I want to level up my paddling because I have these goals. And that’s actually, this is actually a good context. I did not attain that goal, even though I thought I was ready, like things happen. And this season, like going into it, now that I’m coming out of being injured, I like put a lot of work into mental health around paddling and in general and getting healthy again. You know, I reached out to Todd and some other paddlers, like, hey, these are the things I want to work on, would you be willing to paddle with me every now and then and really focus on this stuff? And, yeah, totally. So I’m really looking forward to that when we have, A, when I have time, I’ve been working a lot, and B, when there’s just a little bit more water.

Anna
I hear you. Yeah. So what advice would you give listeners for facing their fears, like facing discomfort, facing their fears?

Adam Edwards
Take a step back. Hopefully, they’re in a situation where they didn’t get so far in that they don’t have a choice of taking a step back and assessing. So this is from that point of view. Take a step back. Try to figure out why this is uncomfortable. It’s big. It’s something you haven’t done. It has some very serious consequences. Or just you don’t want to be embarrassed.

See if that’s real. Like, is it just an anxiety reaction or is it like a legitimate you don’t somewhere any of you don’t think you can perform there and there is a line where like, it’s important to cross over that and that’s getting out of that discomfort. And there’s the side where it’s like, no, you need to listen to that. You’re not. Today’s not the day. And I like to think about just because it doesn’t feel bad doesn’t mean it’s good.

Like something that occurs for me still is like, we’ll go. Actually happened like a week or two ago, we went to run this big slide that’s like 20 minutes from my house and it only runs on flood. So it comes in very rarely. And I’ve run it before, like lower than it was. But I took one of my buddies out there. He was super excited to run it. And he’s like, well, do you want to run it? And I was like, no, today is not the day for me to run this.

I don’t feel bad about it. I don’t but I don’t feel good. Actually, the thing I was going to say is. The one thing I have a problem with or that freaks me out still in my paddling is when I approach certain things that are highly consequential. I. I think the more scared I am, the less I feel. I remember going to Sahelie Falls, like, maybe five or eight years back a while ago.

Um, with a group of very solid palors, I was in one of my very solid, sendy phases and I couldn’t feel anything. Like everyone was talking about how scared they were and that I didn’t have the shakes. I didn’t have it. And I knew I should be like, I should have more like, not unhealthy anxiety, but I should like be like a little twitchy, a little like, Ooh, this is going to be, or really exciting. Or like you got to think about the consequences. And I felt nothing.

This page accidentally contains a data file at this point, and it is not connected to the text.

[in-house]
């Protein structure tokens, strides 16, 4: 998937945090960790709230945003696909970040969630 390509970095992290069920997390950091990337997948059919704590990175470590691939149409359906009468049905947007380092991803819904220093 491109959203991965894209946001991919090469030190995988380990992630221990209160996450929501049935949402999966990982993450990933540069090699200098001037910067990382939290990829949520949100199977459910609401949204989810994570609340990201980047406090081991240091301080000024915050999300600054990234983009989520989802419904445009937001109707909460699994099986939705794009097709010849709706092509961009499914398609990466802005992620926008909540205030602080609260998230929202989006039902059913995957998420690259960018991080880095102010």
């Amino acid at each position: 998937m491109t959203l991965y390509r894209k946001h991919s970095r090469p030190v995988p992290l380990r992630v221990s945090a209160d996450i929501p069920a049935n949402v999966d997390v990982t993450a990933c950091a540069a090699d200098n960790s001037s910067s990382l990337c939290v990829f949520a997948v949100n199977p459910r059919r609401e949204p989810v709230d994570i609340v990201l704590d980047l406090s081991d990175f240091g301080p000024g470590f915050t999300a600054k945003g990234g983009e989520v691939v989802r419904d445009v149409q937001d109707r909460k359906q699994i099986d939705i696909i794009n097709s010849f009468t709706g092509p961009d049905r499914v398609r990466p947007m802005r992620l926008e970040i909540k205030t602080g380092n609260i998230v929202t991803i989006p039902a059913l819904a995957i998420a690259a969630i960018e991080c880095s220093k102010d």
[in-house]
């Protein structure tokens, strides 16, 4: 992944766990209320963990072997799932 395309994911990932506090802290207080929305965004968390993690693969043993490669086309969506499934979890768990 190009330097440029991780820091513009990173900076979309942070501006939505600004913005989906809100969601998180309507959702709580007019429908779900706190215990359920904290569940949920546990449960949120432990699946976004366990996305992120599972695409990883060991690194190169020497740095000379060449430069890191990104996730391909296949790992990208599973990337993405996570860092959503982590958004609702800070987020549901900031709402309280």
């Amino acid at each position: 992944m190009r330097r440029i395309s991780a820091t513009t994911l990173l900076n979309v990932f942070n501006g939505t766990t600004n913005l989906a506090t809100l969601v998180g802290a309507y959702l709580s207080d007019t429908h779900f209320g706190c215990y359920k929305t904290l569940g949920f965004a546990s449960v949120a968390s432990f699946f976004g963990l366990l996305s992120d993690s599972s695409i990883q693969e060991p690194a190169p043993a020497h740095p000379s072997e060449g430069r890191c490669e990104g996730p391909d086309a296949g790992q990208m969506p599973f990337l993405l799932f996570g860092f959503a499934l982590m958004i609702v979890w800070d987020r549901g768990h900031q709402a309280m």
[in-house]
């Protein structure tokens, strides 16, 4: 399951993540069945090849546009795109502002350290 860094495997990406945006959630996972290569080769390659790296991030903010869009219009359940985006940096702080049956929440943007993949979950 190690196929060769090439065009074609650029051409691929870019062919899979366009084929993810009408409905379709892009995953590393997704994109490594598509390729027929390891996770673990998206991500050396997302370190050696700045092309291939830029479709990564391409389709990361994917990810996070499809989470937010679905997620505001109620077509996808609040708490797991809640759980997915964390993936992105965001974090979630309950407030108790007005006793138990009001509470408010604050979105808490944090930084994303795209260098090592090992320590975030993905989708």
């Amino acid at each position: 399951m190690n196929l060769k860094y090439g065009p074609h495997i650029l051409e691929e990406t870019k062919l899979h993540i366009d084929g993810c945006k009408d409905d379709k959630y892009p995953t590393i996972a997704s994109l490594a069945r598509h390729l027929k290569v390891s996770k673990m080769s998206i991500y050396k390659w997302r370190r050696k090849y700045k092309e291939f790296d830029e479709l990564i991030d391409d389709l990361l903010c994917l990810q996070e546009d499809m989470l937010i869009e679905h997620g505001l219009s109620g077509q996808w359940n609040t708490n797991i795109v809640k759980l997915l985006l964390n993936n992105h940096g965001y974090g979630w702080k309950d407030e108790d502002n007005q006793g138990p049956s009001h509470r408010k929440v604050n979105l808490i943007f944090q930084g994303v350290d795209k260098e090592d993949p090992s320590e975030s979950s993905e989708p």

And that’s what worried me actually about the drop. It wasn’t that, like eventually it wasn’t like, oh, this is a tricky 80, 85 footer, I was like, you are not scared. And it’s not like a happy, you’re not scared. You just don’t feel anything. You’re not being objective. You’re just like, there’s the line. You’re going to do it. Um, and some people may value that, but like, I spent so much time being in tune with my fear that not having it feels very strange for me.

Anna
Mm hmm. We mentioned earlier when we were talking that you used to dissociate. So do you think there’s a connection there from like that dissociation from the body from emotions? And so that’s like a red flag for you.

Adam Edwards
Yeah, because I think like, you know, I’ve had lifelong mental things. I’m bipolar. I have generalized anxiety, I have depression. So yeah, like, and how I used to deal with that was dissociating, being like, I don’t have a problem. I’m fine. Like this will, this will go away eventually. I won’t have these things in myself and in my life and learning to be like, no, that’s, it’s fine. This is who you are. This is what it is. That helped me stop dissociating away from myself. So like anything that kind of triggers that dissociation definitely puts up a red flag with me like, yo, you’re, you’re backsliding right now. Why are you backsliding? Is this valid? Like what’s going on?

Anna (
Mm-hmm.

Yeah, it sounds like you also practice that radical acceptance of yourself and that helps. Yeah.

Adam Edwards
Yeah, yeah, took it. Still going. Every day.

Anna (
Yeah, I hear you. It’s a lifelong journey. For sure.

Adam Edwards
Yeah. Exactly.

Adam Edwards
The driving force for me like towards the last decade of paddling. I know, you know, started late, trying to go forever. But you know, saying like, my dad got sick right after I was finishing my post-pack and I had gone home and was like visiting in the hospital every day. He was just like, why are you here? Like, he’s like, I’m still going to be here.

You should go out and play. You should go do like, you want to kayak, you should go kayak, you want to rock on, you want to rock on. And I just flew with that. And that still like is a high, a very integral portion of my identity as a whole. It was just like, at the end of the day, my dad was like, all of this stuff is important, but the most important is like, connecting with yourself and having a good life. And kayaking has helped me do that.

Anna
Hmm. Yeah, that’s beautiful.

All right, we’ve come to the rapid fire round. So yeah, here we go with rapid fire. What’s a morning ritual that sets you up for success?

Adam Edwards
I wake up at 4 a.m. I have coffee by 4 15 I feed my cat and then she rides around on my shoulder till 6 and I have to do that every day If I wake up at 5 my day is not the same if I wake up at 2 my day is not the same to like Schedule I just have a weird schedule But yeah, I feel best when that happens